Jordan's prime minister says the kingdom would look “positively” on the creation of a binational state that guarantees equal rights to Israelis and Palestinians if Israel's proposed annexation of parts of the West Bank closes the door on a two-state solution.
The international community and the Palestinian leadership remain committed to a two-state solution to the decades-old conflict. Israel rejects the idea of a binational state, fearing an eventual Palestinian majority would endanger its existence as a Jewish and democratic state.
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But Prime Minister Benjamin Netanyahu's pledge to annex up to a third of the West Bank in line with President Donald Trump's Mideast plan would make it virtually impossible to establish a viable Palestinian state. Critics say that would force Israel to choose between being an apartheid state or granting equal rights to all.
“You close the door to the two-state solution, I could very well look at this positively, if we’re clearly opening the door to a one-state democratic solution,” Jordan's Prime Minister Omar Razzaz told the UK's Guardian newspaper in an interview published Tuesday.
“But nobody in Israel is talking about that, and so we cannot just sugar-coat what they’re doing. Who’s talking about the one-state solution in Israel? They’re talking about apartheid in every single sense," he added.
“I challenge anybody from Israel to say yes, let’s end the two-state solution, it’s not viable,” he said. “But let’s work together on a one-state democratic solution. That, I think, we will look at very favourably. But closing one and wishful thinking about the other is just self-deception.”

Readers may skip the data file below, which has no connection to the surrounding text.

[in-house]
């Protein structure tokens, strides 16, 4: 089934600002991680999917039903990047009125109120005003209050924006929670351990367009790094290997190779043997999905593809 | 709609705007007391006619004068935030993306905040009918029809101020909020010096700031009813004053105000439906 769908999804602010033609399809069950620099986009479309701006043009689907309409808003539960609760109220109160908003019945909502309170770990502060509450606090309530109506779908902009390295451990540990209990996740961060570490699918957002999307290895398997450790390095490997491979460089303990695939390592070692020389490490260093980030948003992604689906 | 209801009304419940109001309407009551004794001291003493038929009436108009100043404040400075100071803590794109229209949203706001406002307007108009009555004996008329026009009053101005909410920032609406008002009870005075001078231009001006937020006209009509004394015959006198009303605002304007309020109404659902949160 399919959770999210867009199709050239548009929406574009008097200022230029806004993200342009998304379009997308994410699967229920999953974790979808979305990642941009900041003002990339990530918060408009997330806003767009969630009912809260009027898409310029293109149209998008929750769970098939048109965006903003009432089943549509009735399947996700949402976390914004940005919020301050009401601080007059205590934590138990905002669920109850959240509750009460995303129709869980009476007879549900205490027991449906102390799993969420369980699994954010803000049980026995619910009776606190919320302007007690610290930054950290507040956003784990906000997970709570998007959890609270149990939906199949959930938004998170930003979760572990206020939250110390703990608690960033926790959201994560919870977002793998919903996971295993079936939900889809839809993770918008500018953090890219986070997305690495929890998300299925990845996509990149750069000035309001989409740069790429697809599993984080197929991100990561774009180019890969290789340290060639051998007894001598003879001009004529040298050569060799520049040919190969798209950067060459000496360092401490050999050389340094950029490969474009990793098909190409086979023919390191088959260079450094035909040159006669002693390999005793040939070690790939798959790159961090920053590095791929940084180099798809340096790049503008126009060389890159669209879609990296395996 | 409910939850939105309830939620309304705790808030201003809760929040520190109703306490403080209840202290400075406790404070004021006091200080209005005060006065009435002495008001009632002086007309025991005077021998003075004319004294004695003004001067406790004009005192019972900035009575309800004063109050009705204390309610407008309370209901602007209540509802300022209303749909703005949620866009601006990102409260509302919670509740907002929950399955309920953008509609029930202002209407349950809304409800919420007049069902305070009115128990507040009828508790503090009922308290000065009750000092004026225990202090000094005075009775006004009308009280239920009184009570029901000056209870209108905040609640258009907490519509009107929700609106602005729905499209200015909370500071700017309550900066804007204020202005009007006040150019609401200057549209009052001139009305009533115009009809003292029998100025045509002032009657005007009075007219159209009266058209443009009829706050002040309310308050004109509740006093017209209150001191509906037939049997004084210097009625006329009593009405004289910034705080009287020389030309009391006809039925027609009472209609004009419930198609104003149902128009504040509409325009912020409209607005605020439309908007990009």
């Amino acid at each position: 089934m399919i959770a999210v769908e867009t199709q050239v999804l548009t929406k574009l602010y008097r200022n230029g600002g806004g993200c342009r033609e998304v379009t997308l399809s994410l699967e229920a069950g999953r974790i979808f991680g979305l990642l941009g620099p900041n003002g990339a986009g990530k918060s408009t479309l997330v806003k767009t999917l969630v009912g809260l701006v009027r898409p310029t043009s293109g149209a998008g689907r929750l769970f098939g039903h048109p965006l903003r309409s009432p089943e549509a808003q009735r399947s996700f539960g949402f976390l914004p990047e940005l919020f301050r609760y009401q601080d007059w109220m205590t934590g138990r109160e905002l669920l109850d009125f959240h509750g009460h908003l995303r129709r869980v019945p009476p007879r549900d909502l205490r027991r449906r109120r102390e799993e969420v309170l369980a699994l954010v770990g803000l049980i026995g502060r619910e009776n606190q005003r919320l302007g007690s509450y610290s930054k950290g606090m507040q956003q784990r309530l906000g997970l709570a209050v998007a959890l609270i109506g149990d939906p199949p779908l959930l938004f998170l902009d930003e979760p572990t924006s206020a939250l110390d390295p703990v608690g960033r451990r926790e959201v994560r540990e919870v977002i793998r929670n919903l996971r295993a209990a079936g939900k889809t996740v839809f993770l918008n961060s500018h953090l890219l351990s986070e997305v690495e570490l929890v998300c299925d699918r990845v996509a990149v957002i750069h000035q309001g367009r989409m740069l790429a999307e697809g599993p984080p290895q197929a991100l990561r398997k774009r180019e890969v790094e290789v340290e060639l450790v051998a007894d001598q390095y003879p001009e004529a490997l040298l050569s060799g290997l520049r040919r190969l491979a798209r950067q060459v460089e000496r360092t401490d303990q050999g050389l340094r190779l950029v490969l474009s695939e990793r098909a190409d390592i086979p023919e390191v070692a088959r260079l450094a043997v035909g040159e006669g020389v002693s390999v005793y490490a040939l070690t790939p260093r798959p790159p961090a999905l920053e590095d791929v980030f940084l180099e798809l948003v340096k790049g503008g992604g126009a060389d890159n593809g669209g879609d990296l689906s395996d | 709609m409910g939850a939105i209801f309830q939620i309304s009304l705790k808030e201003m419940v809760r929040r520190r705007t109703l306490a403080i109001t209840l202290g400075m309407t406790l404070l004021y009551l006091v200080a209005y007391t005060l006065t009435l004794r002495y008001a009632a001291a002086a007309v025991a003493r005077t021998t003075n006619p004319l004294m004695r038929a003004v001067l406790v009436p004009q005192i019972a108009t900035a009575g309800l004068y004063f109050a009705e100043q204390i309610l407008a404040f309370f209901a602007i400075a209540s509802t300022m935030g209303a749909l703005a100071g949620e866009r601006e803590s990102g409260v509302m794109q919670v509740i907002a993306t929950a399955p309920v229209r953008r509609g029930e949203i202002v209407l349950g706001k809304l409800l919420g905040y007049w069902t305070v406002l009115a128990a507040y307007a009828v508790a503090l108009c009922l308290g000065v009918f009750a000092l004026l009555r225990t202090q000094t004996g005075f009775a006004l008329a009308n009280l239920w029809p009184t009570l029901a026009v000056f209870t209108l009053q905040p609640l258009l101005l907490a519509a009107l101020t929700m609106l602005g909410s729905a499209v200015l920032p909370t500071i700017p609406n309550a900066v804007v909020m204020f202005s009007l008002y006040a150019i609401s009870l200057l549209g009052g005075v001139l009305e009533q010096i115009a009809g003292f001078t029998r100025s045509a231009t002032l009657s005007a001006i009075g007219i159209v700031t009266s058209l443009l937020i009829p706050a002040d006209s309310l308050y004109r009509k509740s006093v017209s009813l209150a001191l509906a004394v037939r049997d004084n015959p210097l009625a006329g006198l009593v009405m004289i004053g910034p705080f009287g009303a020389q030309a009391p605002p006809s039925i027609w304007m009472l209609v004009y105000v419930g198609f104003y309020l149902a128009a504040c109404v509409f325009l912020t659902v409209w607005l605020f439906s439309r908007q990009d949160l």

Jordan, a close Western ally and one of just two Arab states to have made peace with Israel, is strongly opposed to annexation. Along with most Arab and Western countries, it supports Palestinian demands for a state in the West Bank, Gaza, and East Jerusalem, territories captured by Israel in the 1967 Six-Day War.
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Earlier this month, a prominent Jewish American commentator came out in favor of a binational state, sending shock waves through the Jewish establishment and Washington foreign policy circles.
Peter Beinart, a journalism professor at City University of New York and contributor to The Atlantic, argued that the two-state solution was no longer possible and endorsed the idea of a single democratic state between the Mediterranean and the Jordan River with equal rights for Jews and Palestinians.
Support for a democratic, binational state is still largely confined to a small group of intellectuals on both sides of the Israeli-Palestinian conflict. No major party or faction in Israel or the Palestinian territories endorses it.
While the two-state solution is still widely seen as the only way of resolving the conflict, the two sides remain deeply divided about the core issues and have not held substantive talks in more than a decade.